The present study aimed to evaluate the effect of selected Lactiplantibacillus plantarum strains on both microbiota composition and volatile organic compound profile of Sicilian table olives. Two mixed cultures, named O1 and O2, were set up for pilot-plan scale fermentations at 5% of NaCl. Uninoculated table olives at 5 and 8% (C5 and C8) of salt were used as control. The fermentation process was monitored until 80 days through a dual approach, which included both classical microbiological and 16S amplicon-based sequencing and volatilomics analyses. Compared with control samples (C5 and C8), experimental samples, inoculated with starter cultures (O1 and O2), exhibited a faster acidification with a more pronounced drop in pH. Metagenetics data revealed significant differences of microbiota composition among samples, highlighting the dominance of lactobacilli in both experimental samples; a high occurrence of Enterobacter genus only in control samples with 5% of NaCl; and the presence of Bacteroides, Faecalibacterium, Klebsiella, and Raoultella genera only in control samples with 8% of NaCl. Furthermore, microbiota composition dynamics, through the fermentation process, significantly affected the volatile organic compounds of the final products, whereas no compounds involved in off-odors metabolites were detected in all samples investigated. In conclusion, the addition of the proposed starter cultures and the use of low concentrations of sodium chloride positively affected the microbiota and volatile organic compounds, ensuring the microbiological safety and the pleasant flavors of the final product.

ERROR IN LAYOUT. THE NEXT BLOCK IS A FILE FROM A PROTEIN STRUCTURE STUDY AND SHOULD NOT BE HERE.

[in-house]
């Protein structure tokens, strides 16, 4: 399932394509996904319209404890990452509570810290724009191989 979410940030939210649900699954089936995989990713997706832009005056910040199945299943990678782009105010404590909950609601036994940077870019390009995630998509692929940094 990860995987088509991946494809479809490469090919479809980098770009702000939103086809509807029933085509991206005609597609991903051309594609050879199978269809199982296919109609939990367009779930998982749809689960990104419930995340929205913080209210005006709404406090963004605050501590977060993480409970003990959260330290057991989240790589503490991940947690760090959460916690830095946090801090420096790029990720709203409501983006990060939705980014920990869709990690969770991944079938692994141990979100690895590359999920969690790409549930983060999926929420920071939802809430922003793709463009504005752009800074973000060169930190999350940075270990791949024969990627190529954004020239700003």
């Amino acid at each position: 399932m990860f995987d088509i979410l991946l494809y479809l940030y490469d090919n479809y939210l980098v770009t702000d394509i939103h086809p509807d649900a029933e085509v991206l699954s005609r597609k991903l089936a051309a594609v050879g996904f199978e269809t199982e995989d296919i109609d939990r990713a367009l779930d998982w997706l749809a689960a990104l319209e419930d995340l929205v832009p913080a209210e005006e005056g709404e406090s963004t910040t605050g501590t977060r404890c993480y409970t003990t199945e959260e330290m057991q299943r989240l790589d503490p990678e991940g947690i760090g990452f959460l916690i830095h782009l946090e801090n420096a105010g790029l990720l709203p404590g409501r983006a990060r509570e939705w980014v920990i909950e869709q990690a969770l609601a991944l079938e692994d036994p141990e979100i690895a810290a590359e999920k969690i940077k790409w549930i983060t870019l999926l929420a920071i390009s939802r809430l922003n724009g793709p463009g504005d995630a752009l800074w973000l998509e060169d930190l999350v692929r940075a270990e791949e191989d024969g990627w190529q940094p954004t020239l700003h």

Keywords: VOCs; 16S amplicon-based sequencing; colture-independent approach; lactobacilli; olives fermentation.
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